Well, during this my birthday month, now that I’ve turned 66, the point in time when all those G-men who hang around the Social Security office have determined to be full retirement age, at least for now, as I have done each June, I always do a little inventory on the things over the past year that I’ve added to my list of what perplexes me mightily.
While some matters are of great importance, such as what seems like more and more evidence of domestic violence among those gridiron behemoths I watch in the fall and my incredulous realization that heroin addiction plays such a prominent role in destroying so many lives, other matters that baffle me are actually quite insignificant in the grand scheme.
I think you hear enough of the weightier matters as the news cycle continues to spin, so today, please allow me to plumb the trivial depths of my perplexities as I weigh in on this whole fairly recent culinary trend of subscription meal services like Blue Apron, Plated and Hello Fresh, companies that, for a price, send all the exact pre-measured ingredients for a meal along with a recipe card so that you can head into your own kitchen armed with everything you need.
Now, I get where those in the industry are going in terms of trying to make the service attractive — the convenience of not having to shop, the use of some ingredients that are far more exotic (as evident by the name of this recipe from Blue Apron: Mushroom Brown Butter Cavatelli with Kale and Soft-Boiled Eggs) and, I suppose, the freedom from worry over what to do with either the rest of those mushrooms not needed in your own recipe or having leftovers, that, I’m led to believe in some world in which I don’t live, is offensive on some level.
And, according to the commercials I’ve heard on my radio, all of the above benefits can be had for an additional benefit, one by the excitement in Mr. Announcer Man’s voice, is only slightly less tasty than the meal, the price, right around $10 a person!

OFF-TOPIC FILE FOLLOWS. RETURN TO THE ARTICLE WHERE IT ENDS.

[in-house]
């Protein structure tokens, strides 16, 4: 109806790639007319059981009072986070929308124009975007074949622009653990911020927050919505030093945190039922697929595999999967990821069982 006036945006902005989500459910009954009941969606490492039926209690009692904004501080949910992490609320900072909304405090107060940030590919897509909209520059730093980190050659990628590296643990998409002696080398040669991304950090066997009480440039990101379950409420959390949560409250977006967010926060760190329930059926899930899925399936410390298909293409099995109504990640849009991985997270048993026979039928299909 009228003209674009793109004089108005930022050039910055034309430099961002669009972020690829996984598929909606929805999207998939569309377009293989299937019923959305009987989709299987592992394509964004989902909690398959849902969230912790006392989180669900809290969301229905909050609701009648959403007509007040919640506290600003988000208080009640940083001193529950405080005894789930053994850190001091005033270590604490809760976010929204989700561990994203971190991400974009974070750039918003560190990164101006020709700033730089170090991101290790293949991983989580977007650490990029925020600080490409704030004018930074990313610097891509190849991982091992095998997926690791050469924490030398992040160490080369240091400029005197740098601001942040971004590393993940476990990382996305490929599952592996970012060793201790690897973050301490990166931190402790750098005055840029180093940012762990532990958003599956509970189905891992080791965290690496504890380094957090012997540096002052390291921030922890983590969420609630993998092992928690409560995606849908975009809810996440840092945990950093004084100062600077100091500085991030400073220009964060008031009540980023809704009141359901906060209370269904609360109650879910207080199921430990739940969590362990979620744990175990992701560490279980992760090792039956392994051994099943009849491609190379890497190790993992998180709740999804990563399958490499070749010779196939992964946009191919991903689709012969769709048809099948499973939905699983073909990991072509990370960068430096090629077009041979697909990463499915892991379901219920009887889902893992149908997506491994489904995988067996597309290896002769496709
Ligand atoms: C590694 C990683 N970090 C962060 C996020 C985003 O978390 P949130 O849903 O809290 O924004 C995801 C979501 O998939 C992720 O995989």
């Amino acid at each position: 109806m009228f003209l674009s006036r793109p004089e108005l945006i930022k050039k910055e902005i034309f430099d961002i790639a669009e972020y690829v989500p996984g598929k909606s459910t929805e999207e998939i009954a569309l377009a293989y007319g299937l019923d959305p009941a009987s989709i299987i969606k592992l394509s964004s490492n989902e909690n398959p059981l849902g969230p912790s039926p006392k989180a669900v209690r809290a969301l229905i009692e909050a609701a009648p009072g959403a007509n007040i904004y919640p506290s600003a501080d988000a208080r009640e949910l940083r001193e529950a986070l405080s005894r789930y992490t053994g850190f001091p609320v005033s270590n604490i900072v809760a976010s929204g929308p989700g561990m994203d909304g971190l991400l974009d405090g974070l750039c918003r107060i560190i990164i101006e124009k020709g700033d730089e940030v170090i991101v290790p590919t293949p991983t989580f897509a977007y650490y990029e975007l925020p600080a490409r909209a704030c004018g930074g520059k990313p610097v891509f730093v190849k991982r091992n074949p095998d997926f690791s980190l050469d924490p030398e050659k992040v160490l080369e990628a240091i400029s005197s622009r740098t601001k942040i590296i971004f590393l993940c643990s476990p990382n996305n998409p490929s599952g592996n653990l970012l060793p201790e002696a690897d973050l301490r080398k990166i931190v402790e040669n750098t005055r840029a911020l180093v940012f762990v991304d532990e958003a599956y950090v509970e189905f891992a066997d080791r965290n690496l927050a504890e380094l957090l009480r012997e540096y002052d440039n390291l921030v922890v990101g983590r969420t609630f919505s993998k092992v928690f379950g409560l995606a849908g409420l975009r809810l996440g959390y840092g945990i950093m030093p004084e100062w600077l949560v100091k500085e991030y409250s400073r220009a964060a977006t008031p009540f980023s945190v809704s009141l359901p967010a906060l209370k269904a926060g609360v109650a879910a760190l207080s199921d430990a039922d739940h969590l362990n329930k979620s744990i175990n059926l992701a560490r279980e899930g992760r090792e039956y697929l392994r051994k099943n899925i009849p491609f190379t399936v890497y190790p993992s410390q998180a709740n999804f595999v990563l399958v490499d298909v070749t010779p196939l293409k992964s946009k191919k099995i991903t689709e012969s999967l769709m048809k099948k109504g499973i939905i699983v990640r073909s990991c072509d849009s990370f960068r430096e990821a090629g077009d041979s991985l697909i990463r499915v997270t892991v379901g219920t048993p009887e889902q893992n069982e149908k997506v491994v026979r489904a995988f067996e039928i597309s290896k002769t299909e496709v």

First, although I’m a pretty big fan of food and try to support most if not all of the five food groups on a daily basis and actually, especially when life slows down on weekends, really enjoy cooking, I am in no way what you’d call a foodie, someone’s newer diction for what used to be called years ago, a gourmand. So, not having kale or soft-boiled eggs in a dish I’m preparing really isn’t something that I feel diminishes my life on any significant level.
As for what to do with either the rest of those mushrooms I didn’t use in my own kitchen endeavors or what to do with the leftovers, well, let me address those concerns.
First, just as I don’t intend to drink the entire gallon of milk I buy at the grocery in one setting, why would some extra mushrooms not needed in, say, my killer spaghetti sauce send me spiraling down a vortex of consternation? Part of the fun of cooking, at least for me, is how to use what still has shelf life a day or three later. I mean wouldn’t a celebratory Sunday morning omelet to kick off the traditional day of rest be enhanced by dicing up those unused mushrooms?
And, as far as my feelings about leftovers, well don’t get me started! I LOVE leftovers! That’s especially true of the ones that seem to get better with time, such as anything with a tomato base, especially chili.
As for the touted supposed benefit of cost, around $10 a person, well, I just don’t think that’s a whole lot of bang for my buck. I look at it this way. Using the typical family-of-four profile, for four single portions of that Mushroom Brown Butter Cavatelli with Kale and Soft-Boiled Eggs, I’m paying $40 and not only do I have to cook it but do the dishes as well?
Hmm. I’m pretty sure there are a number of restaurants where I can feed four for around that same amount.
And, if I’m in a preparatory mood, I’m pretty sure I can head to my local groceries and get a whole rotisserie chicken, already cooked, for around $6, a three-pound bag of spuds for a couple bucks, and a few handfuls of green beans to steam for a couple more and a gallon of milk and fill four folks up for less than $15. Seems to me I could even pick up a blue apron to wear and still be no more than a little over half my way to $40!
I guess with us consumers, it all comes down to how we wish to spend our money. If you have enough of it, feel free to dive right into those food-service waters. As for me, I’ll keep an eye on my 10-for-10 products in my Chief and Meijer grocery flyers and merrily head out to do the only shopping I actually enjoy before heading back home and into my kitchen to create my own masterpieces.
Who knows? I may even get a little crazy sometime and mix in a little kale!
John Grindrod is a regular columnist for The Lima News and Our Generation’s Magazine, a freelance writer and editor and the author of two books. Reach him at email@example.com.